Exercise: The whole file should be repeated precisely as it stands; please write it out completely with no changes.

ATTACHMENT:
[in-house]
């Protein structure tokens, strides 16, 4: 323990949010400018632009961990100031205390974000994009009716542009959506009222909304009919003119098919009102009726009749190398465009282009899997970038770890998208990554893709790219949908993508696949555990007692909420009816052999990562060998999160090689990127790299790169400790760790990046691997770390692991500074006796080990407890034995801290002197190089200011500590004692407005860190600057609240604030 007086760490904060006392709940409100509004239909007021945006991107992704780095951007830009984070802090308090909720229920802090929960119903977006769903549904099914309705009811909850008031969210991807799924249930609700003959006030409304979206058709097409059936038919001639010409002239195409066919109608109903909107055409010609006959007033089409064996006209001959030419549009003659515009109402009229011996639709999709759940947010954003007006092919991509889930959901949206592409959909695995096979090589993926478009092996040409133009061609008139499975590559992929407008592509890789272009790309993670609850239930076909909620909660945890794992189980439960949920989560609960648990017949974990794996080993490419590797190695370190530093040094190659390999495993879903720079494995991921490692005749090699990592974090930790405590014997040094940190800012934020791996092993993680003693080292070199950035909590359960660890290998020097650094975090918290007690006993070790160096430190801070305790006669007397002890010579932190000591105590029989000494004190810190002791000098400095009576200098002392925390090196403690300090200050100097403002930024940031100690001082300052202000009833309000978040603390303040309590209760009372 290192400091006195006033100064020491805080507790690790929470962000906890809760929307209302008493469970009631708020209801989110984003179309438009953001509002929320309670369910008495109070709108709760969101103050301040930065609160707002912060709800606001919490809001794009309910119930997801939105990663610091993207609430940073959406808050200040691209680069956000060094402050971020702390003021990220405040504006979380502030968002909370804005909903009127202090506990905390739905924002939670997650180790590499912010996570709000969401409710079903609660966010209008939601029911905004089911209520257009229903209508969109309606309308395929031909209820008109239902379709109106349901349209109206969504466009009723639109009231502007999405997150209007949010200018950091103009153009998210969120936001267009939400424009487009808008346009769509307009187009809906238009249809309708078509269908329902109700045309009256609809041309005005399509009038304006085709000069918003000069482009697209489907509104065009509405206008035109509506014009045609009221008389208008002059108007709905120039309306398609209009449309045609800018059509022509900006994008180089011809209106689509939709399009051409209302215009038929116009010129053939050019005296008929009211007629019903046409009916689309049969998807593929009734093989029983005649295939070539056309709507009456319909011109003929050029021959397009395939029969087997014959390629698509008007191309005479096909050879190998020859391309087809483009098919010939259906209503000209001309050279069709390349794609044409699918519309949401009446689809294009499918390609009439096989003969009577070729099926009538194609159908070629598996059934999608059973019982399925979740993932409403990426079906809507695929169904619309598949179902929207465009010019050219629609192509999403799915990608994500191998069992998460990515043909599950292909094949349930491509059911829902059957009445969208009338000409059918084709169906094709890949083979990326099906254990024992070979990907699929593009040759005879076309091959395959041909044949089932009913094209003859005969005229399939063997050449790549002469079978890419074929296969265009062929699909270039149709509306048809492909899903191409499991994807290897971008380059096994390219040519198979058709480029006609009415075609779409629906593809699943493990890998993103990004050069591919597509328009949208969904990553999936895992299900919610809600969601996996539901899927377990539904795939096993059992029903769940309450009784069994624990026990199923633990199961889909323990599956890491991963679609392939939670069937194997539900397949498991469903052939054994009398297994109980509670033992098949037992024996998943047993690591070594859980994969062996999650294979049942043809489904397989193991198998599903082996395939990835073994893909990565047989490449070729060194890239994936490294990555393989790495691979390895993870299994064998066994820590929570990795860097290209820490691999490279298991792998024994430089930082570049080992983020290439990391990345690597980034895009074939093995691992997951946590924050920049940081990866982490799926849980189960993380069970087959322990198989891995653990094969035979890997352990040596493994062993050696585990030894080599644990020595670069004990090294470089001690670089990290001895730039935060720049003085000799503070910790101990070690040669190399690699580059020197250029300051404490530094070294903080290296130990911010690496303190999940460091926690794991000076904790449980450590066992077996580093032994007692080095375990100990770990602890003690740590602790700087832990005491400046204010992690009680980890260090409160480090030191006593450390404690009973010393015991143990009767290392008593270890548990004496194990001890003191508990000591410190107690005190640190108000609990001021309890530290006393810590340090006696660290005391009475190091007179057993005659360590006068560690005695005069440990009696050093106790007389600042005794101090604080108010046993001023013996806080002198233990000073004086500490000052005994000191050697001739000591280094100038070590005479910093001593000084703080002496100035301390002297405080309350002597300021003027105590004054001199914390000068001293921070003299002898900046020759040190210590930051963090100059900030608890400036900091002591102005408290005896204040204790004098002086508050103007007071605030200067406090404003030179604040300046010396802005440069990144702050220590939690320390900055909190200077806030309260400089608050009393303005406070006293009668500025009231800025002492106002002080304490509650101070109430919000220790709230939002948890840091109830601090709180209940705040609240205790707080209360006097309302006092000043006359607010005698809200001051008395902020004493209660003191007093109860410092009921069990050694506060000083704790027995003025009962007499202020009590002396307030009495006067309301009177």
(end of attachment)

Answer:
[in-house]
């Protein structure tokens, strides 16, 4: 323990949010400018632009961990100031205390974000994009009716542009959506009222909304009919003119098919009102009726009749190398465009282009899997970038770890998208990554893709790219949908993508696949555990007692909420009816052999990562060998999160090689990127790299790169400790760790990046691997770390692991500074006796080990407890034995801290002197190089200011500590004692407005860190600057609240604030 007086760490904060006392709940409100509004239909007021945006991107992704780095951007830009984070802090308090909720229920802090929960119903977006769903549904099914309705009811909850008031969210991807799924249930609700003959006030409304979206058709097409059936038919001639010409002239195409066919109608109903909107055409010609006959007033089409064996006209001959030419549009003659515009109402009229011996639709999709759940947010954003007006092919991509889930959901949206592409959909695995096979090589993926478009092996040409133009061609008139499975590559992929407008592509890789272009790309993670609850239930076909909620909660945890794992189980439960949920989560609960648990017949974990794996080993490419590797190695370190530093040094190659390999495993879903720079494995991921490692005749090699990592974090930790405590014997040094940190800012934020791996092993993680003693080292070199950035909590359960660890290998020097650094975090918290007690006993070790160096430190801070305790006669007397002890010579932190000591105590029989000494004190810190002791000098400095009576200098002392925390090196403690300090200050100097403002930024940031100690001082300052202000009833309000978040603390303040309590209760009372 290192400091006195006033100064020491805080507790690790929470962000906890809760929307209302008493469970009631708020209801989110984003179309438009953001509002929320309670369910008495109070709108709760969101103050301040930065609160707002912060709800606001919490809001794009309910119930997801939105990663610091993207609430940073959406808050200040691209680069956000060094402050971020702390003021990220405040504006979380502030968002909370804005909903009127202090506990905390739905924002939670997650180790590499912010996570709000969401409710079903609660966010209008939601029911905004089911209520257009229903209508969109309606309308395929031909209820008109239902379709109106349901349209109206969504466009009723639109009231502007999405997150209007949010200018950091103009153009998210969120936001267009939400424009487009808008346009769509307009187009809906238009249809309708078509269908329902109700045309009256609809041309005005399509009038304006085709000069918003000069482009697209489907509104065009509405206008035109509506014009045609009221008389208008002059108007709905120039309306398609209009449309045609800018059509022509900006994008180089011809209106689509939709399009051409209302215009038929116009010129053939050019005296008929009211007629019903046409009916689309049969998807593929009734093989029983005649295939070539056309709507009456319909011109003929050029021959397009395939029969087997014959390629698509008007191309005479096909050879190998020859391309087809483009098919010939259906209503000209001309050279069709390349794609044409699918519309949401009446689809294009499918390609009439096989003969009577070729099926009538194609159908070629598996059934999608059973019982399925979740993932409403990426079906809507695929169904619309598949179902929207465009010019050219629609192509999403799915990608994500191998069992998460990515043909599950292909094949349930491509059911829902059957009445969208009338000409059918084709169906094709890949083979990326099906254990024992070979990907699929593009040759005879076309091959395959041909044949089932009913094209003859005969005229399939063997050449790549002469079978890419074929296969265009062929699909270039149709509306048809492909899903191409499991994807290897971008380059096994390219040519198979058709480029006609009415075609779409629906593809699943493990890998993103990004050069591919597509328009949208969904990553999936895992299900919610809600969601996996539901899927377990539904795939096993059992029903769940309450009784069994624990026990199923633990199961889909323990599956890491991963679609392939939670069937194997539900397949498991469903052939054994009398297994109980509670033992098949037992024996998943047993690591070594859980994969062996999650294979049942043809489904397989193991198998599903082996395939990835073994893909990565047989490449070729060194890239994936490294990555393989790495691979390895993870299994064998066994820590929570990795860097290209820490691999490279298991792998024994430089930082570049080992983020290439990391990345690597980034895009074939093995691992997951946590924050920049940081990866982490799926849980189960993380069970087959322990198989891995653990094969035979890997352990040596493994062993050696585990030894080599644990020595670069004990090294470089001690670089990290001895730039935060720049003085000799503070910790101990070690040669190399690699580059020197250029300051404490530094070294903080290296130990911010690496303190999940460091926690794991000076904790449980450590066992077996580093032994007692080095375990100990770990602890003690740590602790700087832990005491400046204010992690009680980890260090409160480090030191006593450390404690009973010393015991143990009767290392008593270890548990004496194990001890003191508990000591410190107690005190640190108000609990001021309890530290006393810590340090006696660290005391009475190091007179057993005659360590006068560690005695005069440990009696050093106790007389600042005794101090604080108010046993001023013996806080002198233990000073004086500490000052005994000191050697001739000591280094100038070590005479910093001593000084703080002496100035301390002297405080309350002597300021003027105590004054001199914390000068001293921070003299002898900046020759040190210590930051963090100059900030608890400036900091002591102005408290005896204040204790004098002086508050103007007071605030200067406090404003030179604040300046010396802005440069990144702050220590939690320390900055909190200077806030309260400089608050009393303005406070006293009668500025009231800025002492106002002080304490509650101070109430919000220790709230939002948890840091109830601090709180209940705040609240205790707080209360006097309302006092000043006359607010005698809200001051008395902020004493209660003191007093109860410092009921069990050694506060000083704790027995003025009962007499202020009590002396307030009495006067309301009177």